- Marinate the beef: Add a splash of soy sauce and roughly half of the minced garlic to the thinly sliced beef and allow for it to marinate for 5-7 minutes while you prepare the remaining ingredients. This is where you’d add in a pinch of baking soda if you used a particularly tough cut of meat.
- Make the sauce: The sauce is as simple as combining a few ingredients in a mason jar and giving it a quick shake to help everything mix. All you need is soy sauce, red wine vinegar, oyster sauce, aji Amarillo paste, and cornstarch.
- Stir fry and put it all together: Add oil to a cast iron skillet or a cast iron braiser and let it heat all the way through. When the oil is shimmering, add the beef slices in batches and sear them on both sides. Then, remove the beef to a plate and continue browning the remaining beef. Add another splash of oil to the pan then salt the onions until they soften a bit before adding the garlic and the tomatoes. Continue to saute for 1 minute. Then add the beef back into the pan. Drizzle everything with the prepared sauce and toss to combine. You’d also add the French fries here if you wanted them to soften in the sauce. Top with sliced scallions or chopped cilantro if desired. Serve warm over rice!
How to make restaurant-style Peruvian steak stir fry:
- Slicing the beef: I suggest making sure to cut the meat across the grain. This shortens the length of the muscle fibers and helps make the meat more tender.
- For particularly tough cuts: marinate the meat for 1 hour in ¼ teaspoon of baking soda along with the soy sauce and garlic. The alkalinity of baking soda helps raise the pH of the meat. This causes the proteins to move further apart, and that makes it more tender and easier to chew!
- To help slice the steak easily: place the fresh steak in the freezer for 10-15 minutes. That way, it’ll stiffen a bit and the blade can slice through the meat much easier.
- Mis en place: The steak takes minutes to cook. So you want to be sure everything is prepped beforehand. That way, it’s smooth sailing during the cooking phase.
- 1 pound beef (filet mignon, sirloin, skirt steak, or flank steak) cut into thin slices
- 5 tablespoons low sodium soy sauce
- 5 cloves garlic, minced or grated
- 1 tablespoon EACH: oyster sauce AND red wine vinegar
- 1 tablespoon Aji Amarillo paste
- 1 teaspoon cornstarch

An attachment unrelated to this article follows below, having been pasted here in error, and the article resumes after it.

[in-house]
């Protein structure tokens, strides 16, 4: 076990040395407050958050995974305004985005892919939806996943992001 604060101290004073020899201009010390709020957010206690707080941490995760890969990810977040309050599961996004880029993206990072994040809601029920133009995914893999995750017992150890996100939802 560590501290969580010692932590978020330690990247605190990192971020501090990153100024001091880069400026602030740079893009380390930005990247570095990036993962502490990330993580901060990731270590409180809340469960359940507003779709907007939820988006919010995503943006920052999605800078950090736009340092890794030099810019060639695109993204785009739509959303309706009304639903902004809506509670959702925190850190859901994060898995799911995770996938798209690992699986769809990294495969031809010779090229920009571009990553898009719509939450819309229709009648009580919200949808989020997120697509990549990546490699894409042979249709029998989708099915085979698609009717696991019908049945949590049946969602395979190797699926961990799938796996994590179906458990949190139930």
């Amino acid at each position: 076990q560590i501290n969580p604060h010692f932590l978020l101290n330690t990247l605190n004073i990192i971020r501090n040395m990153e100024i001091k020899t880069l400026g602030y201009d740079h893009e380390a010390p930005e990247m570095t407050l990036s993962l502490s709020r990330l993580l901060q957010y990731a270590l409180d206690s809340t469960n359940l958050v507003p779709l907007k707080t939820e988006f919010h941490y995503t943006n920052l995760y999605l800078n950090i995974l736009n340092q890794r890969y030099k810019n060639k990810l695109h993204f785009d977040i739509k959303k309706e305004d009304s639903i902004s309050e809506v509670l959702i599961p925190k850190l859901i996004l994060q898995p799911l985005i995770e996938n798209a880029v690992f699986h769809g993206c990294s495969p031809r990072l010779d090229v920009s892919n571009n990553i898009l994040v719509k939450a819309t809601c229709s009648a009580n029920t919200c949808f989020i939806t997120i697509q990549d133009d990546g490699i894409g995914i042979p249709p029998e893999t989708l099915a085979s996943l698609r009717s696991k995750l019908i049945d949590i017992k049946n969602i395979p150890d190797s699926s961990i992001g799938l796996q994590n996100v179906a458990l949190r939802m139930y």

- 1 medium red onion, sliced into ½ inch wedges
- 3 Roma tomatoes, seeds removed and sliced into ½ inch wedges
- Sliced scallions/chopped cilantro, for serving
- Oil, for cooking
- Cooked French fries + rice, for serving
- MARINATE: Add 1 tablespoons soy sauce and roughly half the garlic, to the thinly sliced beef and allow for the beef to marinate for 5-7 minutes. If you’re using a particularly tough cut of meat, consider adding ¼ teaspoon of baking soda along with the soy sauce and let it marinate for 30 minutes.
- SAUCE: In a small bowl, combine the remaining 4 tablespoons soy sauce, oyster sauce, red wine vinegar, Aji Amarillo paste, and cornstarch. Whisk to combine and set aside.
- STIR FRY: Add about a tablespoon of cooking oil to a hot cast iron pan or wok until it shimmers. Brown the beef for roughly 1-2 minutes flipping as needed to cook evenly. You might want to do this in batches if the pan you’re working with is small. You want the beef to sear, not steam! Remove to a plate. Add another tablespoon of oil if the pan is dry. Add the onions and sauce them for 1 minute before adding the remaining garlic and tomatoes. Continue to sauté for 1 minute, then add the beef back into the pan. You’d also add the French fries here if you wanted to cook them with the sauce. Drizzle with the prepared sauce and toss to combine. Top with sliced scallions or chopped cilantro (or both) and serve warm with rice and with French fries (if you want them crispy!)
- Make sure you cut the steak against the grain. For detailed instructions on how to do so, see post.
- If you can't find Aji Amarillo, you can blend 1/4 of a serrano with 1/4 of yellow bell pepper. It's not exactly the same thing but something similar.